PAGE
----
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Spanish monarchy hits hard times


Spanish monarchy hits hard times


The new year in Spain is celebrated with the King offering traditional good wishes to the armed forces. This was the first official function Juan Carlos performed since his hip operation in November. He is approaching his 76th birthday this Sunday, and appeared tired, couldn’t easily finish his speech. It was a tough start to his 2014.

The past year has been dismal for the Spanish crown. The King’s public approval rating suffered; 62 percent of Spaniards said they wanted him to abdicate, and barely half of them even support the monarchy as an institution.

The summoning of the King’s younger daughter, the Infanta Cristina, to answer in court to accusations of fraud and money-laundering the palace spokesman said drags out the ordeal still more painfully. She’s the first direct member of this royal family to be a formal suspect.

This is the second time that investigating judge José Castro has called on her to face questioning. He tried last April but anti-corruption prosecutor Pedro Horrach successfully appealed to prevent it. He said there was insufficient evidence to link her to the corruption case in which her husband Inaki Urdangarin was embroiled. The former Olympic handball player is being investigated for alleged embezzlement of millions of euros in public funds handled through the non-profit Noos Institute which he ran with his associate Diego Torres.

The new court summons relates to Aizoon, a company which investigators suspect served as a front for laundering the embezzled funds.

Palma de Mallorca journalist Andreu Manresa has kept close watch on the proceedings since they began in 2010.

Manresa said: “The Infanta Cristina co-owns Aizoon with her husband. He personally moved money in and out of it, making him liable for three fiscal offence charges.”

Judge Castro has spent nine months sifting through Cristina’s financial affairs before again ordering the 48-year-old to appear, in compliance with legal procedure, like any other Spanish citizen. The court date for Princess Cristina Federica de Borbón y Grecia is 8 March.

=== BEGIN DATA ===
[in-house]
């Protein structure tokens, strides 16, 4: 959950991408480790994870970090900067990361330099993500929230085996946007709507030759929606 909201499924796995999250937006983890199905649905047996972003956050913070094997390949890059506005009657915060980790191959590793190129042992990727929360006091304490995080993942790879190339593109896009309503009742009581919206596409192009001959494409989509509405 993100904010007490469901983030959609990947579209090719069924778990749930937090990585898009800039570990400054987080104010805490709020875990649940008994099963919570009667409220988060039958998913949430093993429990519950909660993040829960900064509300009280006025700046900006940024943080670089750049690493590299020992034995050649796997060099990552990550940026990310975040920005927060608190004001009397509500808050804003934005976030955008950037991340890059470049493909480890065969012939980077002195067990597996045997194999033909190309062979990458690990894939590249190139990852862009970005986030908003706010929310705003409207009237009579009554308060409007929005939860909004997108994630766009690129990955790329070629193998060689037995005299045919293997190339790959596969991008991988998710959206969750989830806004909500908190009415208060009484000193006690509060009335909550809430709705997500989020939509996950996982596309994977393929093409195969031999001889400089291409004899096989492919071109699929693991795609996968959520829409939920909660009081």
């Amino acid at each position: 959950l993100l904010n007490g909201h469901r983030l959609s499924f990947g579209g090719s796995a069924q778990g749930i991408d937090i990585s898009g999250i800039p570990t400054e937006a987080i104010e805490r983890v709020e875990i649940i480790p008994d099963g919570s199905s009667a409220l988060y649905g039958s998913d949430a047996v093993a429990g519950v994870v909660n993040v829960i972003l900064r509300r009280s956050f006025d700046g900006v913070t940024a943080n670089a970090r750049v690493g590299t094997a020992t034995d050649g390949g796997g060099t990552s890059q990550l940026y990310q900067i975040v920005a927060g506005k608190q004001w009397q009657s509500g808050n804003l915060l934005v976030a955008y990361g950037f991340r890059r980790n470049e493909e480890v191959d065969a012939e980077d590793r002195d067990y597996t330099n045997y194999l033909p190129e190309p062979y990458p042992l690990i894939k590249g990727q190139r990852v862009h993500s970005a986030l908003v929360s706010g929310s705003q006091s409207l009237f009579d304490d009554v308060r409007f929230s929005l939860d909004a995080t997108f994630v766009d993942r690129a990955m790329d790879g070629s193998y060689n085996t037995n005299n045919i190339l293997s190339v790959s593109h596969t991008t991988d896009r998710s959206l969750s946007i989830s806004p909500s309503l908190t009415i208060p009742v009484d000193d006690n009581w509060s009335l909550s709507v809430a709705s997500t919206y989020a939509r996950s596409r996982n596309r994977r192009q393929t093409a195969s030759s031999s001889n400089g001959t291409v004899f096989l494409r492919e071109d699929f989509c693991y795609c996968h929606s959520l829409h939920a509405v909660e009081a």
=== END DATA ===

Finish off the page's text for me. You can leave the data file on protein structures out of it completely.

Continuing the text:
Euronews reporter Javier Villagarcia takes a closer look at the situation facing the Spanish royal family:

“To understand better the repercussions of this latest royal scandal we go to Madrid to talk to Fernando Vallespin, a political analyst. Mr Vallespin, the decision of the judge to charge the princess implies that everyone is equal before the law, even the royal family. While at the same time the state prosecutors office tried its best to avoid indicting the Princess.”

Fernando Vallespin: “Yes, I think that this shows that the law is the same for everybody. There is no doubt that the prosecutors would not have been so involved for an ordinary citizen.
We also have to understand that the prosecutor’s office has to act differently, more cautiously, because of the prestige of the person involved in this case.
The judge himself has shown an astonishing autonomy in this situation.
I think it is important to have all the cards on the table for the sake of public opinion. The general public is very interested in this case, as is the royal family, which really wants and needs transparency at every stage of the case.”

Javier Villagarcia: “The royal family has said it is going through an agonising period. How do you think all this is hurting the king? Is it grinding him down. His health is poor and there are the other scandals, the elephant hunting and his alleged infidelity?”

Fernando Vallespin:This is the biggest scandal for the royals for many reasons, mainly because it attacks the foundations that gives legitimacy to the institution and erodes the symbolism associated with the figure head and the idea he can do no wrong.
The royal family really want a final verdict and soon so they can turn the page. The image of the institution is being eroded bit by bit just like all other institutions in Spain right now.”

Javier Villagarcia: “The future of the Spanish monarchy looks uncertain. In your opinion how can the royal family get out of this mess with dignity and without losing more prestige?”

Fernando Vallespin:“If we have a clear transparent verdict and we can see the decision of the judge contains no privilege that will show the public the royal family is the same under the law and that will partly compensate for all the damage. No doubt this situation is a result of all the scandals and what worries the general public is will the king be able to exercise his constitutional duties.”

Javier Villagarcia:
“Do think the king will consider abdication?”

Fernando Vallespin: “I think it unlikely and personally I think it would be unwise for many reasons and the fundamental reason is the threat of Catalan independence. The constitution needs to be reformed and until this process is complete abdication would be unwise and that is if his health allows him to remain king.”

Every story can be told in many ways: see the perspectives from Euronews journalists in our other language teams.

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